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Creating Self-Booting/Auto-Starting Programs by TFG/Manic Mailman Designs / Oliver Jones

Feel free to correct, improve, extend or delete the stuff below if you know better:

Normally, you'd load and execute a program from disk like that:

LOAD“PRG”,8,1 (+CR) RUN (+CR)

or

LOAD“PRG”,8,1 (+SHIFT/RUNSTOP)

or

LOAD“PRG”,8,1 (+CR) SYS12345 (+CR)

Since typing is usually not the kind of work one does enjoy when working with a computer (especially with those sticky breadbin-keyboards) and sys-adresses are not always easy to remember, people found methods to make programs execute themselves during or directly after the load process. A side effect of this is that the instant execution makes it at least for learner-crackers a bit more difficult to examine the code (and then locate and disable copy protection routines, for instance).

Up to this point my research dug out 4 different methods to achieve self-booting abilities. While the first two were developed by other people, I haven't seen the last two except in my own programs (still I doubt I could claim to have 'invented' them).

Each of these methods exploits some of the BASIC/KERNAL functions that take place when loading a prg like shown above in one way or another. In a simplified form this is what happens after various interpreter routines found out what you wanted with that “load…”-stuff:

1) The kernal load-routine will set up filename, devices etc. according to what was found in the user-input.

2) The “load-byte”-loop inside that routine will read the file byte after byte, and if neither the end of file is reached nor a load-error occurs store the bytes in memory at the address stored in $ae/$af. After each received byte that pointer is incremented (and thus points to endaddr+1 after loading), and it is checked if the user pressed run/stop to terminate loading.

3) After the file has been loaded successfully the load-routine quits, “READY.” is printed and the basic interpreter is back at idle state to await new user inputs.

4) During all this the standard interrupt handler gets active every 1/60th of a second to scan the keyboard, update the clock etc pp.

Any but the 1st step can be used to get the boot-code activated (since the part of the file containing it must have been loaded before). To be automagically executed the boot code must be 'mistakenly' activated by the kernal routines, and therefore must be loaded to a memory area where it can bend some of the indirect jump-vectors used by the kernal to its start address.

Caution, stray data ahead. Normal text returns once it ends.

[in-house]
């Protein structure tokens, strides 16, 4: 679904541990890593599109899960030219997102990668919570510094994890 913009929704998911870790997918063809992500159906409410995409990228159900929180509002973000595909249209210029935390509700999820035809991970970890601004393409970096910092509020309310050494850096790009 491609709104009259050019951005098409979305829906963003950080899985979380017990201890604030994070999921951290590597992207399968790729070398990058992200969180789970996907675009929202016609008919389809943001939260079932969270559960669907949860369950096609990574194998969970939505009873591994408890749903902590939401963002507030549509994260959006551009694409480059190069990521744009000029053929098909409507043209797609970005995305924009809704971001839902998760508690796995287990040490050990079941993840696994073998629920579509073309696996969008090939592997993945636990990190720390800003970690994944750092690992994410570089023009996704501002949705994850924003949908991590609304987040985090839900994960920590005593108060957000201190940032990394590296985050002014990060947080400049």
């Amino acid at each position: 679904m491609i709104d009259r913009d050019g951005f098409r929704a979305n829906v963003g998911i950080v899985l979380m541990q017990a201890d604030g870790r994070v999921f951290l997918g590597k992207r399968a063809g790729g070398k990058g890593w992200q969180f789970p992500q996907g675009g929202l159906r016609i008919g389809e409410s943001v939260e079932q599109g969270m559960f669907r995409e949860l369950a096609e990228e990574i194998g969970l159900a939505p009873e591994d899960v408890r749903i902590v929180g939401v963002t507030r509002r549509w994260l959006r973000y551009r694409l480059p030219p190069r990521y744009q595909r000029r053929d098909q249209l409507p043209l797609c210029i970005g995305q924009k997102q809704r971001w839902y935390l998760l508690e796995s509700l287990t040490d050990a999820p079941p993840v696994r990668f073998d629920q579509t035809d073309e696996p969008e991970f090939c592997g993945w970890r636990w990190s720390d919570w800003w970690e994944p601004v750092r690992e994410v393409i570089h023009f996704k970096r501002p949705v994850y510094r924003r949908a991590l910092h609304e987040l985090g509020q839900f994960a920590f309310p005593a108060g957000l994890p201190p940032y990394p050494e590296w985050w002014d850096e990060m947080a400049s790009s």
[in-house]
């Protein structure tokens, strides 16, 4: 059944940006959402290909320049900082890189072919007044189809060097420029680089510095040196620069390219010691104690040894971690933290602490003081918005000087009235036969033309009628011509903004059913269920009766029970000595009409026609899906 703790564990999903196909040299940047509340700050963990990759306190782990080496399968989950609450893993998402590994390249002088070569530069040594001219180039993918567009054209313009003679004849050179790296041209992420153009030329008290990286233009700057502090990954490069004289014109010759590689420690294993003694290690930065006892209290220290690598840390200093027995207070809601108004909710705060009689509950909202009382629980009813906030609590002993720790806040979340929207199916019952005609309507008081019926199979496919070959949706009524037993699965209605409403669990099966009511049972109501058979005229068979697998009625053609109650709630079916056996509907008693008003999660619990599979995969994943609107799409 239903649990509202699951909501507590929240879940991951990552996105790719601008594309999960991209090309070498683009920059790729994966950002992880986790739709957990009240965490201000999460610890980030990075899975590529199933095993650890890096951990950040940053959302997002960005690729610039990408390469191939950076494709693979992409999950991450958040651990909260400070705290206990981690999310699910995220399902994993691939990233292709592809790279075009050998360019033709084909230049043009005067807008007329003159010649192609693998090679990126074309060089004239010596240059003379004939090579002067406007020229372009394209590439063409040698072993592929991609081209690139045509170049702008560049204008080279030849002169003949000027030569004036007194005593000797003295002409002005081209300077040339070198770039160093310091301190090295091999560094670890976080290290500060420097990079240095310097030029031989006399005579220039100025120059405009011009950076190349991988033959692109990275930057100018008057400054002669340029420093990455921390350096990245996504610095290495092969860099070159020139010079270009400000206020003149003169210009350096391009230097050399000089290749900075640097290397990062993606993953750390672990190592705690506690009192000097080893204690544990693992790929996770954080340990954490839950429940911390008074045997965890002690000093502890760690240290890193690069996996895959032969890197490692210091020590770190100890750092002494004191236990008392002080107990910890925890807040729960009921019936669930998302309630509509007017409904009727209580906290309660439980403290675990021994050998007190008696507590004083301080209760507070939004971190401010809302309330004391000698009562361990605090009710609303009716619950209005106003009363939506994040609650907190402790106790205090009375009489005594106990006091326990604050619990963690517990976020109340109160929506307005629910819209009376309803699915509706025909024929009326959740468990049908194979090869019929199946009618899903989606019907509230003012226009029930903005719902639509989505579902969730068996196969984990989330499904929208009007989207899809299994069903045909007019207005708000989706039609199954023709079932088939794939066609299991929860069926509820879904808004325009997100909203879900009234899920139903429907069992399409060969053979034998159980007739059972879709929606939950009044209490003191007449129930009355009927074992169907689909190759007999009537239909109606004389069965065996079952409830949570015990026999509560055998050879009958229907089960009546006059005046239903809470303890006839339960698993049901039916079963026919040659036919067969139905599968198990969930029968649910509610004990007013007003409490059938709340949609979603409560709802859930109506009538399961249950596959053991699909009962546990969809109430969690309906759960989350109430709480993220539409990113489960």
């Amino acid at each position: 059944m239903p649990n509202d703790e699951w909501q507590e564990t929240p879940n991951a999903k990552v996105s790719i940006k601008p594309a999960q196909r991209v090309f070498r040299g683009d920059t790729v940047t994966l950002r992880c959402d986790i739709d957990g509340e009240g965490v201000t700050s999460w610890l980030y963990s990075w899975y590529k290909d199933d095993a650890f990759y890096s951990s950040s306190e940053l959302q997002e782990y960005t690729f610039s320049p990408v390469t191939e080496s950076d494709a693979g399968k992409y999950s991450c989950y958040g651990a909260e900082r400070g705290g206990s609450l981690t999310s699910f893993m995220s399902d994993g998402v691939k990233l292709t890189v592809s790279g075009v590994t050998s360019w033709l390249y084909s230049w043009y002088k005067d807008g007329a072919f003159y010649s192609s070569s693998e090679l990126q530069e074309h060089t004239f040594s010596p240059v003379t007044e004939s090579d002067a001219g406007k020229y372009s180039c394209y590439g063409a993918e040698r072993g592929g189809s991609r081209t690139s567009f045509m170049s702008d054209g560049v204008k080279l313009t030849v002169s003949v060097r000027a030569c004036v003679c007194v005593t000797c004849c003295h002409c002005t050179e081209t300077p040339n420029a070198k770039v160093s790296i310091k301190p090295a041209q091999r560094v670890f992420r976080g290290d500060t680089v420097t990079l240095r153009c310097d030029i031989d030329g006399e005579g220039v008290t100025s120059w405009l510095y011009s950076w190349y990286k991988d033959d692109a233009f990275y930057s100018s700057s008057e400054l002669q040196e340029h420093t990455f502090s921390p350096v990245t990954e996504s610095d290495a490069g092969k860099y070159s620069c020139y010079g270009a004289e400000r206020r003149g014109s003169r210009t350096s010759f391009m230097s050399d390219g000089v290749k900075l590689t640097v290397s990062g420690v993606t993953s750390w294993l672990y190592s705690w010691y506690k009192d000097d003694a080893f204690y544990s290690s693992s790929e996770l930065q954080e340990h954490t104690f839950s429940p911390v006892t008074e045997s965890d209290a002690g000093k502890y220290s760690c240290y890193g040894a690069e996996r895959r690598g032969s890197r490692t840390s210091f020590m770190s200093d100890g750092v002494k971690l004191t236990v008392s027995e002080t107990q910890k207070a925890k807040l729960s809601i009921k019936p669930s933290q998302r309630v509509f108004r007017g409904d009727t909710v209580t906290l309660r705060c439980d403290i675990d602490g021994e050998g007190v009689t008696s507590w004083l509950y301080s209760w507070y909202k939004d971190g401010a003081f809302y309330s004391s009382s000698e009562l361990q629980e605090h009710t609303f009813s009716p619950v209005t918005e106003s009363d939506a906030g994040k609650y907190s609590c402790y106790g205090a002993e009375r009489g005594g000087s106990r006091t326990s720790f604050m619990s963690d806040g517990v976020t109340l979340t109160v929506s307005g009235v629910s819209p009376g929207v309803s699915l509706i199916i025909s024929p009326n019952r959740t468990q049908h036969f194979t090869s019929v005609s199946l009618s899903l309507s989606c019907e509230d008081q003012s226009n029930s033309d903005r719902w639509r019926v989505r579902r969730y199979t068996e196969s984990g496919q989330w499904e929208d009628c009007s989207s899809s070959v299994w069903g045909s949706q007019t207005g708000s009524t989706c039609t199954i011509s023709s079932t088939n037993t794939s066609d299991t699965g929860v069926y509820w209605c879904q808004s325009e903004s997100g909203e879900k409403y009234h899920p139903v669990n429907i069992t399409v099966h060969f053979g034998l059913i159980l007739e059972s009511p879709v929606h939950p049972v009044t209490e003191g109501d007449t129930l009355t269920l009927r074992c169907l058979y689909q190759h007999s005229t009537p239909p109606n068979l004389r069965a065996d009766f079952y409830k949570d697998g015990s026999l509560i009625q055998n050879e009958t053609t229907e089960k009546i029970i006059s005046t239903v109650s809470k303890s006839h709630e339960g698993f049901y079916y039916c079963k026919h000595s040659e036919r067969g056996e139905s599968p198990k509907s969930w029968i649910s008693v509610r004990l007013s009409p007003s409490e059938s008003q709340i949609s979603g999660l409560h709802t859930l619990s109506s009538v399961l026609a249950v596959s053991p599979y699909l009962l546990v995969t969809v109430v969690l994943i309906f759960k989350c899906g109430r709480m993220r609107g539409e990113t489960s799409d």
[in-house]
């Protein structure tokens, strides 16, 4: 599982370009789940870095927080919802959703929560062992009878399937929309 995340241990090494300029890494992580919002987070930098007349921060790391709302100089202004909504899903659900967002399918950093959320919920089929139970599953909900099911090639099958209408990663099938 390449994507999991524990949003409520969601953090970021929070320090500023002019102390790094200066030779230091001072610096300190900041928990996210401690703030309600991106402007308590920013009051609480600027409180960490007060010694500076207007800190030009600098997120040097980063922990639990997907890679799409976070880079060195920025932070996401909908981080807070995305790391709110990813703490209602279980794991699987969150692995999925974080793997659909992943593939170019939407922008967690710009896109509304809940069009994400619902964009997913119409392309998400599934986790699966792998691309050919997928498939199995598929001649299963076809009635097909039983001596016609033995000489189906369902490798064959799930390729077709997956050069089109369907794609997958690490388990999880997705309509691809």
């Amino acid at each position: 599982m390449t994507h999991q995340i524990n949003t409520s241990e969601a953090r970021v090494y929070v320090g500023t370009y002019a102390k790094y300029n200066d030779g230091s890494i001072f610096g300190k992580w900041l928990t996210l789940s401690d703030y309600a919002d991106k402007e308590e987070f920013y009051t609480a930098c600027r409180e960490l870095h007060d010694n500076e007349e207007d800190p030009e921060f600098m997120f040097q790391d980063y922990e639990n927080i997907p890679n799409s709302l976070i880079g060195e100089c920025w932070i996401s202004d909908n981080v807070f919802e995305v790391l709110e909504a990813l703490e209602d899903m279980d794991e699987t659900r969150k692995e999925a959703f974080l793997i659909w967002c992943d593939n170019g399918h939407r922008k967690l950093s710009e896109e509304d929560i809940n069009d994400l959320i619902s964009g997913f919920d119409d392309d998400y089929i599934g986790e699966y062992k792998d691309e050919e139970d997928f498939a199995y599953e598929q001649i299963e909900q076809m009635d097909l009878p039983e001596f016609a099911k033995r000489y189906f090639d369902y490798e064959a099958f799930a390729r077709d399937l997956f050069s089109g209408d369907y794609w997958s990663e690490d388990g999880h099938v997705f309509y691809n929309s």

Since all those vectors are words, unexpected stuff would happen if only the low or hi byte had been changed when the vector is used. The following examples take care of this.

METHOD #1: RTS TO STACK

This method requires a short stand-alone boot-code that loads into the stack memory from $102-$1ff and then loads and starts another file containing the main code. I forgot where I found this method, but believe to remember that it was used in a similar form in a copy of Friday the 13th I once had. The source-code below is Taboo TASS compatible and works like this:

* = $102	;this MUST BE the autostart address 

	lda #$7f	;suppress any irq&nmi
	sta $dc0d	;to disallow abort load by R/S
	sta $dc0e
	jsr $ff8a	;restore i/o-vex (just for sure...)

	lda #<msg	;print funky message (optional)
	ldy #>msg
	jsr $ab1e

	lda #namelen
	ldx #<name
	ldy #>name
	jsr $ffbd	;set name of file to load

	lda #8
	tax
	tay
	jsr $ffba	;open8,8,8

	lda #0	;load... (lda #1 would verify)
	sta $9d	;flag progam mode (to suppress 'searching for...' msg)
	jsr $ffd5	;...filename,8,8

	jmp execaddr	;start it

msg  .text "autoboot demo by tfg",0 	;enter your (short!) text here
name .text "superprg"		;enter name of prg-to-load here
namelen	= *-name
execaddr 	= 2064	;set to the 1st instruction's address of prg-to-load

;now comes the smart part:

.rept $200-*	;this will add $01s from current address of loader to $1ff
  .byte1
.next

Loading the remainder of stack with $01s is the trick that does the job: If the booter-load has finished and control should be returned to the basic interpreter, sooner or later an RTS instruction is executed that will find the stack reading $0101. Since the RTS instruction adds 1 to the lb/hb address fetched from stack, it will now 'return' to $0102, where the boot-code awaits. Nice, isn't it?